Then End of One Journey Is the Beginning of Another
And I saw another mighty angel coming down from heaven, wrapped in a cloud, with a rainbow over his head; his face was like the sun, and his legs like pillars of fire. He held a little scroll open in his hand. Setting his right foot on the sea and his left foot on the land, he gave a great shout, like a lion roaring. And when he shouted, the seven thunders sounded. And when the seven thunders had sounded, I was about to write, but I heard a voice from heaven saying, "Seal up what the seven thunders have said, and do not write it down." Then the angel whom I saw standing on the sea and the land raised his right hand to heaven and swore by him who lives for ever and ever, who created heaven and what is in it, the earth and what is in it, and the sea and what is in it: "There will be no more delay, but in the days when the seventh angel is to blow his trumpet, the mystery of God will be fulfilled, as he announced to his servants the prophets." Then the voice that I had heard from heaven spoke to me again, saying, "Go, take the scroll that is open in the hand of the angel who is standing on the sea and on the land." So I went to the angel and told him to give me the little scroll; and he said to me, "Take it, and eat; it will be bitter to your stomach, but sweet as honey in your mouth." So I took the little scroll from the hand of the angel and ate it; it was sweet as honey in my mouth, but when I had eaten it, my stomach was made bitter. Then they said to me, "You must prophesy again about many peoples and nations and languages and kings."
The scripture readings for this day include both interesting and disturbing images, especially to Westerners, of literally eating the scripture, which is both sweet and sour. It conveys the idea that when we digest God's word we experience both comfort and discomfort. We are also compelled to proclaim this comfort and discomfort no matter the cost.
In April 2004, we were introduced to the odd paradox of experiencing extreme discomfort and comfort all at once. The day started like any other. It was the day after Easter, and though there was rain in the forecast, it was a beautiful morning as we headed out to school and work. There was no indication that just two hours later we would be standing in the street watching in horror as firefighters worked to extinguish the flames engulfing our first home.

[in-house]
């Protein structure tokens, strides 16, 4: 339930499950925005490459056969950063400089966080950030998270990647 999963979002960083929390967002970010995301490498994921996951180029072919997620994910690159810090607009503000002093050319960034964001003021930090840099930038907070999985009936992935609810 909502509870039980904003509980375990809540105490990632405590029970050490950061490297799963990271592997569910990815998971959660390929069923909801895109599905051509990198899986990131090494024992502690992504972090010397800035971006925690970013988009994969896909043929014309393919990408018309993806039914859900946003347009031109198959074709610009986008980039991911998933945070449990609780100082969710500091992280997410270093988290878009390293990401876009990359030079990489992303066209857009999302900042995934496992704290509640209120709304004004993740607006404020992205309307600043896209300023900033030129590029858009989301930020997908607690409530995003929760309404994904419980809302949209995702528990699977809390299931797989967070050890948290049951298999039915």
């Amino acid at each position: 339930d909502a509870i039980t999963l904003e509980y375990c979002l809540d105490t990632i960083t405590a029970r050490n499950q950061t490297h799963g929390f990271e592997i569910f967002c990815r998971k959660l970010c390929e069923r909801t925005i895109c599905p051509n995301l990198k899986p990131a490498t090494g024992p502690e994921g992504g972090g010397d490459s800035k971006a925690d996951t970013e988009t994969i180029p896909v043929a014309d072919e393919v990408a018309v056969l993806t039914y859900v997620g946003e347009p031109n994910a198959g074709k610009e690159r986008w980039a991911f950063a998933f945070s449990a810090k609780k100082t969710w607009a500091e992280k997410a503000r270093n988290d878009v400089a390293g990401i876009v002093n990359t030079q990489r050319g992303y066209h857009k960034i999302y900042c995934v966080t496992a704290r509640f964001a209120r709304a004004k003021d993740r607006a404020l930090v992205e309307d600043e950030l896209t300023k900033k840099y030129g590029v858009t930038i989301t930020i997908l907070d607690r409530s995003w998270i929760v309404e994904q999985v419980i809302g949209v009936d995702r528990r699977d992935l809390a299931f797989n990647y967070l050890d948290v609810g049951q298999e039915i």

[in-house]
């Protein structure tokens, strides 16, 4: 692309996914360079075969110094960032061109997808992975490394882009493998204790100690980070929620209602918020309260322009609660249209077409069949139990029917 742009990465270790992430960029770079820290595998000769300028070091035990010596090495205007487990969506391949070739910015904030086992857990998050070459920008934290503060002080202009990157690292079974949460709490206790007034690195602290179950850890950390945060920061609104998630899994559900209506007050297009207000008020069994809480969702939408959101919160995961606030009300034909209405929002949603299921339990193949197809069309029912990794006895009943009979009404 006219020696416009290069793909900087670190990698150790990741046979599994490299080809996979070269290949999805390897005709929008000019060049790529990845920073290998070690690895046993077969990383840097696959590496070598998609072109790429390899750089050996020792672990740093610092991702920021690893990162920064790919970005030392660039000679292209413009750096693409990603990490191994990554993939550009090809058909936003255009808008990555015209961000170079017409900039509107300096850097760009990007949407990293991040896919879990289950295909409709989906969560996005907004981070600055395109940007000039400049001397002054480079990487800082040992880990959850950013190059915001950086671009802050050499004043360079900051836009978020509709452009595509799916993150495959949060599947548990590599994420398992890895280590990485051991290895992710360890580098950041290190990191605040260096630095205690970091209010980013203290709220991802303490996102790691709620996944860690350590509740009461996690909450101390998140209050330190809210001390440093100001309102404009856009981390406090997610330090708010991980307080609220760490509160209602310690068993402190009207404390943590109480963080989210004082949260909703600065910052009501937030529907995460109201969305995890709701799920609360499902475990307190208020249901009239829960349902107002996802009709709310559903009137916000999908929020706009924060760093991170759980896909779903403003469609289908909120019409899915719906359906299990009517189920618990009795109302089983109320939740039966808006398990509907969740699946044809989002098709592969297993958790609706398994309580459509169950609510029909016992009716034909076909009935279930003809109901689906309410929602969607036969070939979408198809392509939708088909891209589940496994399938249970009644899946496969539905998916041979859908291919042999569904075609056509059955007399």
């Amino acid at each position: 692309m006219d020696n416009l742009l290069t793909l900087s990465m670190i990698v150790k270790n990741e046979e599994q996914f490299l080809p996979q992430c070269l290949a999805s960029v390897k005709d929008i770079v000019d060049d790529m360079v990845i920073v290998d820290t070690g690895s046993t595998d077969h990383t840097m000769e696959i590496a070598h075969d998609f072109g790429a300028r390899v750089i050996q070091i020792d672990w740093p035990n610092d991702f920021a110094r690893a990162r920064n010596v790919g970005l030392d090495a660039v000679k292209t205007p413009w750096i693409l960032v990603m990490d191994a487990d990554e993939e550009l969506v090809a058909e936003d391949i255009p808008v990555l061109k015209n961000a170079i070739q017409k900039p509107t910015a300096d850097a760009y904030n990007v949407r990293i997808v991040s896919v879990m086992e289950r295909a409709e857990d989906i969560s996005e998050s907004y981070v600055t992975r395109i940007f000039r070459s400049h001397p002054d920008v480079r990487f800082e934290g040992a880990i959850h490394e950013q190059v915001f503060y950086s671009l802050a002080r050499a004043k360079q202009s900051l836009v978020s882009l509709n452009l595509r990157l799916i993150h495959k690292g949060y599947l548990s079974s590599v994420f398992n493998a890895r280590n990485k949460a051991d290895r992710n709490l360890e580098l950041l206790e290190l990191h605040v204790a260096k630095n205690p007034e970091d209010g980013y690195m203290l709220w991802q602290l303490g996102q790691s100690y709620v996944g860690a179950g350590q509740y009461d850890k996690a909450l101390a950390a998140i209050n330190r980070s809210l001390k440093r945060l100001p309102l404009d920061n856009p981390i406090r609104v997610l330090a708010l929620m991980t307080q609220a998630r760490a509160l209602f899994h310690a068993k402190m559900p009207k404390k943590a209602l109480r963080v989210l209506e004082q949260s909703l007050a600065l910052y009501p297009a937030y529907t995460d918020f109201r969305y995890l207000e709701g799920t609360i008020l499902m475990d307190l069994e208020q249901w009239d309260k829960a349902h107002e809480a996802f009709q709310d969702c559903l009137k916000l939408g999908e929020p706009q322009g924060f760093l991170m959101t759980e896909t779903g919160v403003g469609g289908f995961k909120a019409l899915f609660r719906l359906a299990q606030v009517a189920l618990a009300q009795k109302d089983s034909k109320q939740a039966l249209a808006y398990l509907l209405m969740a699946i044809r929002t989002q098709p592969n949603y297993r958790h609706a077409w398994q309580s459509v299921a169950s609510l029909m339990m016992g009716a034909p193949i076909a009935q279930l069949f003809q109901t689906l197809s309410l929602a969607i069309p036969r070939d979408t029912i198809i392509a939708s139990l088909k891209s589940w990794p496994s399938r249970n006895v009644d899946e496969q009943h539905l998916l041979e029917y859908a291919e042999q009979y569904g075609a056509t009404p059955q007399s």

What made the discomfort of the situation bearable was the response of everybody around us. Family and friends dropped everything and rushed to our aid. They took time off work to help us gather belongings that could be saved. Neighbors dropped off coolers of water and gift cards for our immediate needs. One neighbor painstakingly peeled dozens of photos out of wet frames, laying them out on her living room floor to dry. Our homelessness didn't last long either. A church member quickly offered up a rental home that was move-in ready. Our friends and family surrounded us with love and comfort. We shed tears of both despair and gratitude in those weeks following the fire. We had never felt quite so hopeless yet cared for all at once.
Looking back, the fire wasn't necessarily life altering, but this paradox of comfort and discomfort was. The aftermath of the fire, as horrendous as it was, taught us so much about compassion and humility. These lessons would eventually help shape our response to our calling. Having experienced that level of discomfort, we could no longer ignore those living in that sort of extreme discomfort everyday. We were no longer comfortable with discomfort. This was the start of our journey to the deaconess and home missioner relationship, even though it would be years before we were able to put a name to our calling.
Many of the people we have met since beginning our journey through the discernment and candidacy process seem to have experienced a similar tipping of the scale. The discomfort of all that was around them and within them outweighed the comfort of job security, money, family and predictability. Like us, many were thrust into action by the discomforting invitation of the scripture to love like Jesus loves and to love the people who Jesus loves. The discomfort of living in a world full or pain and injustice made living in a comfortable world unbearable. Eventually we found our way home to the deaconess and home missioner community where we are able to live out our calling in vocations of love, justice and service.
Today, April 7, is the day that one journey ends and another begins. We will be commissioned as deaconess and home missioner. Along with the joy of completing the process comes the somber realization that we are bound more than ever to serve a hurting world, simultaneously suffering with the burdens of broken people while offering the peace and comfort that scripture promises. It is appropriate that this day comes during this season. Lent is a season of discomfort. It begins with a stark reality that you come from dust and you will return to dust. It ends with the disturbing reminder that those who yell "Hosanna!" are the same who yell "Crucify!" Like Ezekiel, once you have digested the word of God, you are compelled to act on it, no matter how uncomfortable that may be for you or those around you. So as Ezekiel in Ezekial 1:1-3 was commissioned, we too are sent out to proclaim and live out God's justice in an unjust world. While the calling to ordained clergy or a lay office like that of deaconess or home missioner may not be for you, make no mistake, God is calling you in some way. Lent invites us to embrace discomfort. So spend some time this season doing just that. When you find that you are no longer comfortable with discomfort, it may just ignite a passion that leads you to a new calling or the renewal of an old one.
Gracious God, help us embrace discomfort to help end discomfort. Amen.